More often than not, sequels tend to turn the tables on their predecessors. Take Assassin’s Creed 2 and Borderlands 2, for example. The former remains the most fantastic game in the series to date, while the latter took everything that worked in the predecessor and made it a thousand times better.
And now we have Remnant 2, which has had the privilege of learning from its predecessor, Remnant from the Ashes. Meanwhile, developer Gunfire Games has been receiving valuable feedback from the Remnant community. So, now, it’s time to see whether they actually listened and whether they went above and beyond to introduce novelty we haven’t seen before.
Join me for a deep dive Remnant 2 review, will you?
The Root of Evil is Upon Us, Yet Again
Just like Remnant from the Ashes, Remnant 2 takes place on a post-apocalyptic Earth. A nuisance destroyer of all words, called “the Root,” has run wild. In the case of Remnant 2, it’s been a couple of decades later. Nearly all lifeforms have been wiped out, except for you, a nameless survivor, and a few others surviving in these harsh lands. Your job is to save interdimensional worlds from succumbing to the mysterious invader, Root of Evil.
Into the Multiverse
There are five worlds in Remnant 2. Much deeper, bigger, and better than ever before. Each world is distinct from the other, so much so that you’d think they were five different games. We have The Labyrinth, Root Earth, Losomn, Yaesha, and N'Erud. While the first two are tied to story progression, the last three are randomized.
Ward 13, the place where players spend roughly 15 to 20 minutes on a quick rundown tutorial, is the central hub connecting the various worlds. It’s the base of operations, and the last sanctuary hosting the last remaining humans left on Earth after other wards and the universe were overrun by the root.
Multiplayer mode will let you team up with two other players. However, cross-play is not yet available. Once you complete the tutorial, the journey can begin, often starting with the lush forest, Yaesha.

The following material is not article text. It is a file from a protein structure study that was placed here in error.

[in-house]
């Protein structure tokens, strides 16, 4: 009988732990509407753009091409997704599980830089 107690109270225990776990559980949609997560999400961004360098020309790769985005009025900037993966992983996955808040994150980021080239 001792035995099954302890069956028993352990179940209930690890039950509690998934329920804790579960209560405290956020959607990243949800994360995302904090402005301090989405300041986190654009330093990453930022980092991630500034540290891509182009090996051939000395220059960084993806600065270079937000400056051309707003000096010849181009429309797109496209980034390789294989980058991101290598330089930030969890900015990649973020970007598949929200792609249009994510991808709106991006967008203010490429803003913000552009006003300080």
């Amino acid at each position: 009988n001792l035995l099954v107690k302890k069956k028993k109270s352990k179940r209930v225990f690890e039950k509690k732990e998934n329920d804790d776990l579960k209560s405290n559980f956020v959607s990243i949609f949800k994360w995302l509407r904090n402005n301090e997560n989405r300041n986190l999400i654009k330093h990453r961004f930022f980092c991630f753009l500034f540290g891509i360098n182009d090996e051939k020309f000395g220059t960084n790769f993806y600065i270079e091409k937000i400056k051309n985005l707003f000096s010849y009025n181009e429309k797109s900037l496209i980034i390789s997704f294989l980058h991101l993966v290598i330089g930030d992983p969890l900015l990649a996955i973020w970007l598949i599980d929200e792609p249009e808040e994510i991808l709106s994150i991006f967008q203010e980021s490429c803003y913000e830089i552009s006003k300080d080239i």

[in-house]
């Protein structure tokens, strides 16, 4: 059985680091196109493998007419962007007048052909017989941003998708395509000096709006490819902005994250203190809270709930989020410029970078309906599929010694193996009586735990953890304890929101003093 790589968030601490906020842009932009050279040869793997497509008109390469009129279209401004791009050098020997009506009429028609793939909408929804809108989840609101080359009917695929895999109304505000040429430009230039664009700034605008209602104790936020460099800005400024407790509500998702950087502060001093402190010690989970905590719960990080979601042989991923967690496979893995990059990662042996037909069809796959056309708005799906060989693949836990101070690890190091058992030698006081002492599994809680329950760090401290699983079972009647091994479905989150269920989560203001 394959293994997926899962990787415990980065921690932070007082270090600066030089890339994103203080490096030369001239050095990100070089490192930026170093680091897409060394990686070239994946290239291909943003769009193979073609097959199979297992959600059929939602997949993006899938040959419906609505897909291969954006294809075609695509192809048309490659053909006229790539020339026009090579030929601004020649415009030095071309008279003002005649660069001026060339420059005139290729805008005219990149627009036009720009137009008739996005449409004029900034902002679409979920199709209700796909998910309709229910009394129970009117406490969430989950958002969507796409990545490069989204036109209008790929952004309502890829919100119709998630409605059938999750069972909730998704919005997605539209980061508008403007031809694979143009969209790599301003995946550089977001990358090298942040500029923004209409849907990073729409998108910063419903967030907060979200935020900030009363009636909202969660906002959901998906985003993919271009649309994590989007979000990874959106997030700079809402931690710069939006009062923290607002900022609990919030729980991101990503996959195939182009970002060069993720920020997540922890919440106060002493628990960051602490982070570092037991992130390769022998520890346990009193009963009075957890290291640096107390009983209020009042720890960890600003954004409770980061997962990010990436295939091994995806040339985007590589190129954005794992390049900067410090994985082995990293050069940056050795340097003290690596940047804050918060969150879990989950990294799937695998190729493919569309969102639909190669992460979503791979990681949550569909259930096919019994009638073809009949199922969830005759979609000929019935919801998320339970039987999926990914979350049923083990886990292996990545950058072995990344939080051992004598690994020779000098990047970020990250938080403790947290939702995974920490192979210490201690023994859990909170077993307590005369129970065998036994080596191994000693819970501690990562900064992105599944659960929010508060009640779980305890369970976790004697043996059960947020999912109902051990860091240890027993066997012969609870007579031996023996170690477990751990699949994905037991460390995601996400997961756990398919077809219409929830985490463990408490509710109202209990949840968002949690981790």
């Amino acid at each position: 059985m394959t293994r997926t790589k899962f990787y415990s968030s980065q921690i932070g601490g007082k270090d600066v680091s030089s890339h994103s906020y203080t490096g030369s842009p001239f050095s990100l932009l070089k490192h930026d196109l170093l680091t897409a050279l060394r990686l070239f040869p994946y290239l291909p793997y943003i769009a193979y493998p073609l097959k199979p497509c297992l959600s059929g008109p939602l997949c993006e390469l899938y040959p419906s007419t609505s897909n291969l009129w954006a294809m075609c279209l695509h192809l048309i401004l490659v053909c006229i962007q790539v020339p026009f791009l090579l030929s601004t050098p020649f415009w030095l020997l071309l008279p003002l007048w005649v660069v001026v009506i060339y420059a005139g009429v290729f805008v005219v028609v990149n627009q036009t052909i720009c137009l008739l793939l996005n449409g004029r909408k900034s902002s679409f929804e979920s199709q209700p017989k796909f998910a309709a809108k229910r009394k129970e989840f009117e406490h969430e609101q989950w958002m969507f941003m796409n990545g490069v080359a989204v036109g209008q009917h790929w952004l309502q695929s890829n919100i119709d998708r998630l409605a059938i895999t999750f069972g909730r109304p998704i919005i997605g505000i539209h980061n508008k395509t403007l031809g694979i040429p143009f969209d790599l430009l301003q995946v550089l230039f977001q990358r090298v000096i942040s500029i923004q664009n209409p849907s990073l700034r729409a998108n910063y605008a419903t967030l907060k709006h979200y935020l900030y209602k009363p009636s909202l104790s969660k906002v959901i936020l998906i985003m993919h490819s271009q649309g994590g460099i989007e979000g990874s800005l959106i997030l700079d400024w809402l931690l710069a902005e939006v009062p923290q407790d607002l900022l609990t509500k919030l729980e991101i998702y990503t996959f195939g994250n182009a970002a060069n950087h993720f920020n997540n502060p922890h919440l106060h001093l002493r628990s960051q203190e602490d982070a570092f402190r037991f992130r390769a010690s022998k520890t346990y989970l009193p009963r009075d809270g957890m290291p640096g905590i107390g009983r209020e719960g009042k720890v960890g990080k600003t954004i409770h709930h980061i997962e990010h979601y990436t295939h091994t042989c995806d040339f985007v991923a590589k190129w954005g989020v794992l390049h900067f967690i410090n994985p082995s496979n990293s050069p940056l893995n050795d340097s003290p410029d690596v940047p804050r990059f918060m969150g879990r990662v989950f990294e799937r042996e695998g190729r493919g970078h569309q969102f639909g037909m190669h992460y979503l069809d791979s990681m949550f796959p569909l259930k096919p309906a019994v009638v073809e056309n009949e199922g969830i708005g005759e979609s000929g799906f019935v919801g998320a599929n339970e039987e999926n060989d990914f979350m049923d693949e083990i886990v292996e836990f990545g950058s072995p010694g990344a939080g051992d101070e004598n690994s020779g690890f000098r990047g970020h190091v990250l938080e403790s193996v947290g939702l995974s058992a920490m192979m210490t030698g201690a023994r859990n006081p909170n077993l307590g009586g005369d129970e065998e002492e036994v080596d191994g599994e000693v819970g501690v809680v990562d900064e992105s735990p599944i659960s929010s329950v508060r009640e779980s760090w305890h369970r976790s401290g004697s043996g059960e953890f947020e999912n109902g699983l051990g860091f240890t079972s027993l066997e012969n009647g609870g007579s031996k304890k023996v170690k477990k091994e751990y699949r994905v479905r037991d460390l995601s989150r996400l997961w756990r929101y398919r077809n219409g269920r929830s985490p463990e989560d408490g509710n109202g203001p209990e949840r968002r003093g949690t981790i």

I say often because you don’t always land in Yaesha as the first world to explore. Remnant 2 has a new randomized system where one of two players will likely land in a different world. Each world has unique landscapes, dungeons, events, enemies, bosses, NPCs, merchants, items, and overall lore. It really does feel like stepping into a new game, only that the gameplay remains the same.
Furthermore, Remnant 2 is a procedurally generated game. I couldn’t tell you how often I returned to a spot and spent nearly half a day exploring different versions of the same lore. These worlds are so incredibly detailed. They inspire a different feel, too, As aforementioned, Yaesha is a lush green serene place. But because of the root, the once lush green jungles have succumbed to death and decay.
Losomn is a merger between the Fae and the Dran that spans chaos and confusion. The Dran, once human-like, has become a hive mind easily spooked into frenzies. N'Erud, on the other hand, is a behemoth of science and exploration. It’s a humongous construct, with its people obsessed with searching for sentient life in the galaxy.
It took asking a friend how their progress was in the game to realize that our adventures were completely different. Sure, there’s an overarching story, but at the core of it all, you never truly know what to expect. I can tell you that finishing the campaign adds up to a weak 20% completion rate. Hence, returning to the beginning is a no-brainer because it takes hundreds of hours for even a hardcore player to see everything, and I have a feeling even those ludicrous hours still wouldn’t be enough.
What’s the Fuss About?
A 400+ plus hours game? What’s so special about it? Well, firstly, Remnant 2 nails the basics perfectly. A speedy, fast-paced combat system. A fantastic, deeply satisfying weapons build. And the sheer variety and randomness of enemy encounters keep you on your toes throughout the playthrough.
Remnant 2’s combat system is best described as chaos. The good chaotic type. There are roguelike elements, some Bloodborne-Soulslike feels, and Remnant’s own kind of flair, too. While there’s lesser focus on melee than ranged combat, the game is, after all, described as a looter shooter, melee doesn’t totally suck, either.
However, I did have a hell of a time with the shooter side of combat, with a ludicrous amount of weapons to choose from. Over 70, to be exact. Machine guns, pistols, crossbows, you name it. From start to finish, players explore the realms and pick up plenty of mods, rings, and amulets along the way that further buffs the weapons to adrenaline-infused levels.